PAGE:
High supplemental feed costs, and persistent drought in some areas, should motivate producers to evaluate their feed resources and management plans heading into the fall and winter months. One major priority for many producers is evaluating ways to minimize supplementation of cows with harvested feedstuffs, either hay, by-product feeds or coarse grains.

One certain way to reduce the overall nutrient requirements of the herd is to cull unproductive animals. As you begin processing cattle to wean calves, consider spending a little extra time to identify “problem” cows by evaluating them for pregnancy status, udder quality, and adequacy of teeth and feet structure.

If you’re in a drought condition, market open cows in a timely fashion to reduce nutrient demand. However, if the open cows are thin and you have grazing pasture or feedstuffs available, consider feeding them to regain some condition before marketing, as this will generally increase sale weight of cows and the price received for them. Cull cows with poor udder quality or dry quarters, cows with no or worn teeth and cows with damaged hooves or poor foot structure.

If you find you need to further reduce your cow inventory due to drought, do it strategically. Strategic culling plans should be developed to first cull cows that are least productive and conserve as many “good” cows entering their prime producing years as possible. Conserving the cows expected to be most productive will set up future marketing opportunities of calf crops in markets that are expected to be short on supply and strong on demand, resulting in high calf prices.

The “problem” cows mentioned above should be followed by old cows that are at or near the end of their productive life. Next, consider selling open and bred replacement heifers. Culling these females, although they represent the newest genetics in your herd, will reduce overall herd nutrient demands as they require additional energy for growth. Due to short supplies of breeding females in the marketplace, these heifers, so long as they are in good body condition, should generate significant sale proceeds.

Fall processing also presents a great opportunity to evaluate the mature weights and body condition scores (BCS) of your cows. This can be a key piece of management information for successful supplementation of cows through the winter to maintain body condition prior to calving. Cow body condition scoring is easy and quick to do.

If you find many cows are thin, make plans for supplemental nutrition. If only a few cows are thin, usually first- or second-parity cows or older cows, consider separating the herd into two groups – one with adequate condition and another with low body condition. Partition your supplementation to favor the thin cows and thereby limit overfeeding cows in adequate condition.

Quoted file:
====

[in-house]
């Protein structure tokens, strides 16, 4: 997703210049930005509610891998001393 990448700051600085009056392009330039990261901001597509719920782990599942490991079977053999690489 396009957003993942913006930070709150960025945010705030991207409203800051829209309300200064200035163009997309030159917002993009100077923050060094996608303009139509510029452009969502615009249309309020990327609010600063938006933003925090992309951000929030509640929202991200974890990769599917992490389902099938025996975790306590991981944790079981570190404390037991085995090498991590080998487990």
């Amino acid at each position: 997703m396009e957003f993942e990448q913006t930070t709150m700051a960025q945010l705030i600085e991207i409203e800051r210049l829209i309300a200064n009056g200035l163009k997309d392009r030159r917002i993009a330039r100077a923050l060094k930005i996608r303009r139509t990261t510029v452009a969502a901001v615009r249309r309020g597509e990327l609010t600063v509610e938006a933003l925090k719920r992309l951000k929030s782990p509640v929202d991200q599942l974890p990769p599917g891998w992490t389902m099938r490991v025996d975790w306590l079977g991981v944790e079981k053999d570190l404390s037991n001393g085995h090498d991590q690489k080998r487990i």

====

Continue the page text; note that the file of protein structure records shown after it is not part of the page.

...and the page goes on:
At the end of the day, you may use just as much feed as if feeding the whole herd together, but the cows that need some extra groceries are sure to get it when fed separately.

The large size of many cows is a bigger concern for many producers. To properly evaluate the size of your cows, adjust their weights for both age and body condition. The Beef Improvement Federation provides adjustment guidelines to a constant BCS of 5. As a general rule, each full score is equivalent to about 80 lbs. live weight. For example a 1,200-lb. cow in BCS 4 would adjust to a 1,280-lb.cow at BCS 5.

Mature weights should be used to compute nutrient or forage requirements for the coming months to ensure adequate feed on hand. Additionally, these weights can be used to gauge decisions in selecting replacement females. If your cows are bigger than you’d like to fit your environment, consider selecting replacement heifers from the middle part of the weight distribution. Keeping the biggest, fleshiest heifers from your herd contributes over time to increases in mature cow weights and increased nutrient demand.

You should use age of dam adjusted 205-day weaning weights to classify your heifers’ potential for growth. The adjustment procedures remove bias due to age of calf and age of dam at weaning.

Utilizing these tips should help manage limited forage resources, reduce supplement feed costs and in the long run decrease your herd’s nutrient requirements.